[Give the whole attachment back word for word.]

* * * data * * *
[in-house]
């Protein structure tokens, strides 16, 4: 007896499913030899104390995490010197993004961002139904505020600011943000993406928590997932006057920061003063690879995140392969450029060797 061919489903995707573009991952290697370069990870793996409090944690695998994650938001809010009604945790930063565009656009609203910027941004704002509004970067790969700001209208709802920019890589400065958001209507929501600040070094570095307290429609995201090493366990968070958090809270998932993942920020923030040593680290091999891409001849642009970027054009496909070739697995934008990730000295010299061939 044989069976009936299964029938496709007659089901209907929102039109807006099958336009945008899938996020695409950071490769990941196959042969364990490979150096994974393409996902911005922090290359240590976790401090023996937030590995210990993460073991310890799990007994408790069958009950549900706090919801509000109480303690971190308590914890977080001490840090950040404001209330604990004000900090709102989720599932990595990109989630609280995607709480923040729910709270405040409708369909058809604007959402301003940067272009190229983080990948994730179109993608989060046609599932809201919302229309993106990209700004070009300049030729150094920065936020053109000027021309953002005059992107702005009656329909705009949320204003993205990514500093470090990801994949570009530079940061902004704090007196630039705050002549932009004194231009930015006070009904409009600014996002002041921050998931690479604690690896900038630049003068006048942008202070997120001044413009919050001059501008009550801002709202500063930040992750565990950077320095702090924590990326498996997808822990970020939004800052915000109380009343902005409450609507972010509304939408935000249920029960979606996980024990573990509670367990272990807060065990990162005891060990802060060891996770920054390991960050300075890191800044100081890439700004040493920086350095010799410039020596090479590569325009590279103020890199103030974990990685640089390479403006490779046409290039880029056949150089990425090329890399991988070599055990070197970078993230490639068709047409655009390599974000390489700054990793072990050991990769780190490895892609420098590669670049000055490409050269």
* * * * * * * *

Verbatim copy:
[in-house]
């Protein structure tokens, strides 16, 4: 007896499913030899104390995490010197993004961002139904505020600011943000993406928590997932006057920061003063690879995140392969450029060797 061919489903995707573009991952290697370069990870793996409090944690695998994650938001809010009604945790930063565009656009609203910027941004704002509004970067790969700001209208709802920019890589400065958001209507929501600040070094570095307290429609995201090493366990968070958090809270998932993942920020923030040593680290091999891409001849642009970027054009496909070739697995934008990730000295010299061939 044989069976009936299964029938496709007659089901209907929102039109807006099958336009945008899938996020695409950071490769990941196959042969364990490979150096994974393409996902911005922090290359240590976790401090023996937030590995210990993460073991310890799990007994408790069958009950549900706090919801509000109480303690971190308590914890977080001490840090950040404001209330604990004000900090709102989720599932990595990109989630609280995607709480923040729910709270405040409708369909058809604007959402301003940067272009190229983080990948994730179109993608989060046609599932809201919302229309993106990209700004070009300049030729150094920065936020053109000027021309953002005059992107702005009656329909705009949320204003993205990514500093470090990801994949570009530079940061902004704090007196630039705050002549932009004194231009930015006070009904409009600014996002002041921050998931690479604690690896900038630049003068006048942008202070997120001044413009919050001059501008009550801002709202500063930040992750565990950077320095702090924590990326498996997808822990970020939004800052915000109380009343902005409450609507972010509304939408935000249920029960979606996980024990573990509670367990272990807060065990990162005891060990802060060891996770920054390991960050300075890191800044100081890439700004040493920086350095010799410039020596090479590569325009590279103020890199103030974990990685640089390479403006490779046409290039880029056949150089990425090329890399991988070599055990070197970078993230490639068709047409655009390599974000390489700054990793072990050991990769780190490895892609420098590669670049000055490409050269």